If you look carefully at the following simple query:
you'll notice that I didn't just say FROM Cinemas, I said FROM dbo.Cinemas. The "dbo." part is the name of the schema. I talked about schemas in an earlier post. And all through these T-SQL 101 blog posts, I keep mentioning that you should always use the schema name as well as the object name.
The first reason is that whenever you write T-SQL scripts of any type, you need to be precise. When you say just Cinemas, SQL Server has to work out which Cinemas table you mean.
Now you might think that you only have one. But SQL Server doesn't know that when it starts to run your query, and it has to go to look to see if there are others.
Every user has a Default Schema associated with them. When you just say Cinemas, SQL Server first looks to see if there is a Cinemas table (or view) in your default schema. If it doesn't find one, it then looks in the dbo schema. That's why it seems to find it just fine when you simply say Cinemas.
Small as it is, why have it doing this extra work?
A worse situation is if you're writing a query to create the table. If you just say Cinemas, the table would be created in the default schema of the person running the script, not necessarily in dbo. That's not reliable query writing.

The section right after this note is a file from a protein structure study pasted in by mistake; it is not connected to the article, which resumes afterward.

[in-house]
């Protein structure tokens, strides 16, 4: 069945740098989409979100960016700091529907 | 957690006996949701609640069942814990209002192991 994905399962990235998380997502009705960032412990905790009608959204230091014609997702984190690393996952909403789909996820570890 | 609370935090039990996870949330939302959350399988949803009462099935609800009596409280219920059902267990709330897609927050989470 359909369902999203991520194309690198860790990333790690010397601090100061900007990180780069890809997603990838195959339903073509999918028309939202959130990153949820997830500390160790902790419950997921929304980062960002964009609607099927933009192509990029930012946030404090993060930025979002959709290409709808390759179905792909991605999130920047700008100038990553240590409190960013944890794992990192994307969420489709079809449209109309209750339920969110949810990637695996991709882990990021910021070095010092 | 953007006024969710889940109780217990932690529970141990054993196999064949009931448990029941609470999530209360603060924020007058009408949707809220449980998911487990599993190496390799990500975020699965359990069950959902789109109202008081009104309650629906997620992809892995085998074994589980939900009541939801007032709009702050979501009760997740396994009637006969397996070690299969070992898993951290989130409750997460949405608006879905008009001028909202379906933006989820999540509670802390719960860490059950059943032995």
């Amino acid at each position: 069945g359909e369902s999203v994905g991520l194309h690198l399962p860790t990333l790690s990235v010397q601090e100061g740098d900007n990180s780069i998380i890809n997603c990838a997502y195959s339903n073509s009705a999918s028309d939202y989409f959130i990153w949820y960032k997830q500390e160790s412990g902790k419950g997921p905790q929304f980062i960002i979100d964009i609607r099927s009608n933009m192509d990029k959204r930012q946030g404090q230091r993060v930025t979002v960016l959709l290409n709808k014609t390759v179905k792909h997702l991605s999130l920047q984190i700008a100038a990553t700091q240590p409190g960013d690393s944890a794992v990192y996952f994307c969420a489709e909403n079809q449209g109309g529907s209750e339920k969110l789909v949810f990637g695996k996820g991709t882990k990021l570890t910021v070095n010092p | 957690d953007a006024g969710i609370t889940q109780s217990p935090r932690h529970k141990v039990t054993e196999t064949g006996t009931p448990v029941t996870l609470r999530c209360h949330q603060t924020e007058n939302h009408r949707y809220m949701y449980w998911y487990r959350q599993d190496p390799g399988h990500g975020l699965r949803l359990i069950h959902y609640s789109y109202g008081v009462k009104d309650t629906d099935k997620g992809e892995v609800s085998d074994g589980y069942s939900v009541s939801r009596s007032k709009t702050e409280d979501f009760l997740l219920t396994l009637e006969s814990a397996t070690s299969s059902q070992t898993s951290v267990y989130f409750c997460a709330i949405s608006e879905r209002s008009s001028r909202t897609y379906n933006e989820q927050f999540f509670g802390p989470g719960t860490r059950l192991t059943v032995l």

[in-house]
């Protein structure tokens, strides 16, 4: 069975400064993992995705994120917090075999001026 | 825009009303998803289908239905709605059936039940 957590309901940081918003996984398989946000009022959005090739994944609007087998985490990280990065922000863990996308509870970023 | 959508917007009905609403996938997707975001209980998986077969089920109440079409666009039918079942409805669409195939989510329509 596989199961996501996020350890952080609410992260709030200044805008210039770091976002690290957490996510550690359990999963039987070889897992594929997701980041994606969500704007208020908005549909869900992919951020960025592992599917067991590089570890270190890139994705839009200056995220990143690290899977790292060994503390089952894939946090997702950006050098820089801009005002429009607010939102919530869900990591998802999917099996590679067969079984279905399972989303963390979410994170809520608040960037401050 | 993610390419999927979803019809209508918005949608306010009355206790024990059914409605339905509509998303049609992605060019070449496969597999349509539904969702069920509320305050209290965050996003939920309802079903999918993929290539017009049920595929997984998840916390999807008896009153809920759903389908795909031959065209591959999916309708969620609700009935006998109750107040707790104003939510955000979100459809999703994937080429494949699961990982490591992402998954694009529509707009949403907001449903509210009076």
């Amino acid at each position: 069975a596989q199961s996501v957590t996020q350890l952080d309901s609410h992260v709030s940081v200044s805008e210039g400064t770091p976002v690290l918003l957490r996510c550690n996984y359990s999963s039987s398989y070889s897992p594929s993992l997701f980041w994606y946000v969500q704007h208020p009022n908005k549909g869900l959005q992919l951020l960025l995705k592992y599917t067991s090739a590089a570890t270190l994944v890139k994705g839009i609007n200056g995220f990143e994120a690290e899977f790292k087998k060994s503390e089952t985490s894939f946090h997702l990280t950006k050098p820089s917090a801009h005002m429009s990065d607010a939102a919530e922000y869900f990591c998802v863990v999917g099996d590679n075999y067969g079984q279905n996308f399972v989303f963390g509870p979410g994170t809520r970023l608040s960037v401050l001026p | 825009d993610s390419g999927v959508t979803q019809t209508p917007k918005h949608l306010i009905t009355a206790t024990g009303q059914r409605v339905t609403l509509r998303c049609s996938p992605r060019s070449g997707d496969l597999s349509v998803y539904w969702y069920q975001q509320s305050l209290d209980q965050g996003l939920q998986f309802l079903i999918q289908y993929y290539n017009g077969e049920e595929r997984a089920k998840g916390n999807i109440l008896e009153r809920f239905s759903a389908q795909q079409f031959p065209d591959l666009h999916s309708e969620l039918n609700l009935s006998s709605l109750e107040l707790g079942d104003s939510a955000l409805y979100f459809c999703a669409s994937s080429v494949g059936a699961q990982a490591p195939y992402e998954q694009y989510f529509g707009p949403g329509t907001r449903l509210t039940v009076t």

Stored Procedures and other objects too
Exactly the same issues relate to stored procedures. If you say:
How does SQL Server know if that's dbo.SomeStoredProcedure or Sales.SomeStoredProcedure ? Sales might be your default schema.
And the same issues arise when you create stored procedures. You want to write scripts that reliably create them where you want them.
But wait, there's more
A further complication is around query plan caching. If SQL Server caches a query plan for accessing the dbo.Cinemas table (once it's found it), and you run a query that's for just the Cinemas table, it doesn't already know if it can use the same query plan, until it works out which object you're talking about.
In many places in the T-SQL documentation, you'll find you're advised to use two-part object names. They're not joking. For these and other reasons, please just get used to doing this.
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